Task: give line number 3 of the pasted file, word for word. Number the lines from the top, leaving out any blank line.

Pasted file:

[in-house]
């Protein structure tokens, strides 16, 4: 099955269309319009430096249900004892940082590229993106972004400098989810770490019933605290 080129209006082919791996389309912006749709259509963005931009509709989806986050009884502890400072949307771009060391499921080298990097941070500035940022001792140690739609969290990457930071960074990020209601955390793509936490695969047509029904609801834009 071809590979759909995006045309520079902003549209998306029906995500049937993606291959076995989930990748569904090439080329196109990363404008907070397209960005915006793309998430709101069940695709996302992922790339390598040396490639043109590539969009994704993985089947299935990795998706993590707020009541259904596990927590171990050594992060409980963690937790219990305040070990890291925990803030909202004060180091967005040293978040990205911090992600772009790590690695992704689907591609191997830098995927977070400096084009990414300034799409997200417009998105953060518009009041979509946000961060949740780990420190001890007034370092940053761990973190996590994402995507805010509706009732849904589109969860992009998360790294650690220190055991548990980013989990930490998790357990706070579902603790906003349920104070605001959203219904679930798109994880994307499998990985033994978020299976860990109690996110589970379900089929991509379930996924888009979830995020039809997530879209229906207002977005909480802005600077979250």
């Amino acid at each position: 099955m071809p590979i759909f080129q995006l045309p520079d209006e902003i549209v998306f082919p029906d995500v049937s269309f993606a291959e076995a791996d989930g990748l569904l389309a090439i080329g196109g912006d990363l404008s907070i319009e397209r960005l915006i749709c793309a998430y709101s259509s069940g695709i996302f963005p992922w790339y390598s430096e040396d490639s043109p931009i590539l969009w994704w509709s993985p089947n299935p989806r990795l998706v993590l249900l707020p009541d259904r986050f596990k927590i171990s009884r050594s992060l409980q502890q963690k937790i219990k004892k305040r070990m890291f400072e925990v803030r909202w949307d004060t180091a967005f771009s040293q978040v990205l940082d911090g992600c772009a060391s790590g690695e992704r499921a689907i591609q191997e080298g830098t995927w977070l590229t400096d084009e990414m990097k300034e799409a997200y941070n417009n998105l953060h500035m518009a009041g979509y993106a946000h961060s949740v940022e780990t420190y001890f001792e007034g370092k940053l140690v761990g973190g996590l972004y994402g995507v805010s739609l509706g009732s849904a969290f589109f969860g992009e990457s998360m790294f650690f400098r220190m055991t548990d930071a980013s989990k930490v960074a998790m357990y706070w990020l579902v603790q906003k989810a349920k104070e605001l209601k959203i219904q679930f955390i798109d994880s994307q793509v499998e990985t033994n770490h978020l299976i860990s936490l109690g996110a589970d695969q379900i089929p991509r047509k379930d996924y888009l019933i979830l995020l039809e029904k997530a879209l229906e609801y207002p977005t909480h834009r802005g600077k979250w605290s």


């Amino acid at each position: 099955m071809p590979i759909f080129q995006l045309p520079d209006e902003i549209v998306f082919p029906d995500v049937s269309f993606a291959e076995a791996d989930g990748l569904l389309a090439i080329g196109g912006d990363l404008s907070i319009e397209r960005l915006i749709c793309a998430y709101s259509s069940g695709i996302f963005p992922w790339y390598s430096e040396d490639s043109p931009i590539l969009w994704w509709s993985p089947n299935p989806r990795l998706v993590l249900l707020p009541d259904r986050f596990k927590i171990s009884r050594s992060l409980q502890q963690k937790i219990k004892k305040r070990m890291f400072e925990v803030r909202w949307d004060t180091a967005f771009s040293q978040v990205l940082d911090g992600c772009a060391s790590g690695e992704r499921a689907i591609q191997e080298g830098t995927w977070l590229t400096d084009e990414m990097k300034e799409a997200y941070n417009n998105l953060h500035m518009a009041g979509y993106a946000h961060s949740v940022e780990t420190y001890f001792e007034g370092k940053l140690v761990g973190g996590l972004y994402g995507v805010s739609l509706g009732s849904a969290f589109f969860g992009e990457s998360m790294f650690f400098r220190m055991t548990d930071a980013s989990k930490v960074a998790m357990y706070w990020l579902v603790q906003k989810a349920k104070e605001l209601k959203i219904q679930f955390i798109d994880s994307q793509v499998e990985t033994n770490h978020l299976i860990s936490l109690g996110a589970d695969q379900i089929p991509r047509k379930d996924y888009l019933i979830l995020l039809e029904k997530a879209l229906e609801y207002p977005t909480h834009r802005g600077k979250w605290s």